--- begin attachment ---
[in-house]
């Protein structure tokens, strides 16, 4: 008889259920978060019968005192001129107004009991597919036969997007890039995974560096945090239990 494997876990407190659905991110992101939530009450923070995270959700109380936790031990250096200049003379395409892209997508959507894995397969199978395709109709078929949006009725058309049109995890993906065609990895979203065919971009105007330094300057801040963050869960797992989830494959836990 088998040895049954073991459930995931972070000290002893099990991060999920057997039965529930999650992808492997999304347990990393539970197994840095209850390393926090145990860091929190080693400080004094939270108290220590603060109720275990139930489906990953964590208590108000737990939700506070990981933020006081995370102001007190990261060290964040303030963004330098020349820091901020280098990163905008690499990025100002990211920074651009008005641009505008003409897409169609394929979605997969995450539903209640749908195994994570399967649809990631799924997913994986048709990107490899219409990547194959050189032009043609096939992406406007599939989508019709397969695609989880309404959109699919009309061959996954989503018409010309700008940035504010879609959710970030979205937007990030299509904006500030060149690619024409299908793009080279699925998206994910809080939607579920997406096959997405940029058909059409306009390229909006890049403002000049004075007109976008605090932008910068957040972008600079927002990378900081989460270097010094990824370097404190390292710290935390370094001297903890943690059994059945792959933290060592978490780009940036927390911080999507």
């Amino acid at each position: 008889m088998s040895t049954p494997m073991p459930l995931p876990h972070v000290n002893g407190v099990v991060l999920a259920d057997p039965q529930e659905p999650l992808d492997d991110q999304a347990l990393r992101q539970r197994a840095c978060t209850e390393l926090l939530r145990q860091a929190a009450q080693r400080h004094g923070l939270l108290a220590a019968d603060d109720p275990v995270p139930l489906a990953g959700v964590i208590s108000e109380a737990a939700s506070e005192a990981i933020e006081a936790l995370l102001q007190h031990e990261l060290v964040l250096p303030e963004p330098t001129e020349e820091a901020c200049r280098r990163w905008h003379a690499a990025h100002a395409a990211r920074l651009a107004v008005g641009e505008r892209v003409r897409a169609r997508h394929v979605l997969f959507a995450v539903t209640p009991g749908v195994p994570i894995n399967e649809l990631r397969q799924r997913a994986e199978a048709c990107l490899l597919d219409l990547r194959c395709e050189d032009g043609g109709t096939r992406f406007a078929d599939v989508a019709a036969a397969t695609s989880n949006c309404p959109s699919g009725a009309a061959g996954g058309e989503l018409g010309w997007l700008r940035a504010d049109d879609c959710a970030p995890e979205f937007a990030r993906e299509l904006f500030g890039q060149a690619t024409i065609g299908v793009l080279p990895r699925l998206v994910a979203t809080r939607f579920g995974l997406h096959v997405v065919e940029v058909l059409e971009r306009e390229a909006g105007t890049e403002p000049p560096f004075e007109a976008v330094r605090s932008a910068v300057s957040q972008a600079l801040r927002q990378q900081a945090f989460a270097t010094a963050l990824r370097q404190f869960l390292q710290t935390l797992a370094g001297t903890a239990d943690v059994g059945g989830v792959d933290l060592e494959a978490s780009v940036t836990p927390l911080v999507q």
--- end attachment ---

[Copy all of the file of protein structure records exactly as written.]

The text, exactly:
[in-house]
């Protein structure tokens, strides 16, 4: 008889259920978060019968005192001129107004009991597919036969997007890039995974560096945090239990 494997876990407190659905991110992101939530009450923070995270959700109380936790031990250096200049003379395409892209997508959507894995397969199978395709109709078929949006009725058309049109995890993906065609990895979203065919971009105007330094300057801040963050869960797992989830494959836990 088998040895049954073991459930995931972070000290002893099990991060999920057997039965529930999650992808492997999304347990990393539970197994840095209850390393926090145990860091929190080693400080004094939270108290220590603060109720275990139930489906990953964590208590108000737990939700506070990981933020006081995370102001007190990261060290964040303030963004330098020349820091901020280098990163905008690499990025100002990211920074651009008005641009505008003409897409169609394929979605997969995450539903209640749908195994994570399967649809990631799924997913994986048709990107490899219409990547194959050189032009043609096939992406406007599939989508019709397969695609989880309404959109699919009309061959996954989503018409010309700008940035504010879609959710970030979205937007990030299509904006500030060149690619024409299908793009080279699925998206994910809080939607579920997406096959997405940029058909059409306009390229909006890049403002000049004075007109976008605090932008910068957040972008600079927002990378900081989460270097010094990824370097404190390292710290935390370094001297903890943690059994059945792959933290060592978490780009940036927390911080999507």
């Amino acid at each position: 008889m088998s040895t049954p494997m073991p459930l995931p876990h972070v000290n002893g407190v099990v991060l999920a259920d057997p039965q529930e659905p999650l992808d492997d991110q999304a347990l990393r992101q539970r197994a840095c978060t209850e390393l926090l939530r145990q860091a929190a009450q080693r400080h004094g923070l939270l108290a220590a019968d603060d109720p275990v995270p139930l489906a990953g959700v964590i208590s108000e109380a737990a939700s506070e005192a990981i933020e006081a936790l995370l102001q007190h031990e990261l060290v964040l250096p303030e963004p330098t001129e020349e820091a901020c200049r280098r990163w905008h003379a690499a990025h100002a395409a990211r920074l651009a107004v008005g641009e505008r892209v003409r897409a169609r997508h394929v979605l997969f959507a995450v539903t209640p009991g749908v195994p994570i894995n399967e649809l990631r397969q799924r997913a994986e199978a048709c990107l490899l597919d219409l990547r194959c395709e050189d032009g043609g109709t096939r992406f406007a078929d599939v989508a019709a036969a397969t695609s989880n949006c309404p959109s699919g009725a009309a061959g996954g058309e989503l018409g010309w997007l700008r940035a504010d049109d879609c959710a970030p995890e979205f937007a990030r993906e299509l904006f500030g890039q060149a690619t024409i065609g299908v793009l080279p990895r699925l998206v994910a979203t809080r939607f579920g995974l997406h096959v997405v065919e940029v058909l059409e971009r306009e390229a909006g105007t890049e403002p000049p560096f004075e007109a976008v330094r605090s932008a910068v300057s957040q972008a600079l801040r927002q990378q900081a945090f989460a270097t010094a963050l990824r370097q404190f869960l390292q710290t935390l797992a370094g001297t903890a239990d943690v059994g059945g989830v792959d933290l060592e494959a978490s780009v940036t836990p927390l911080v999507q």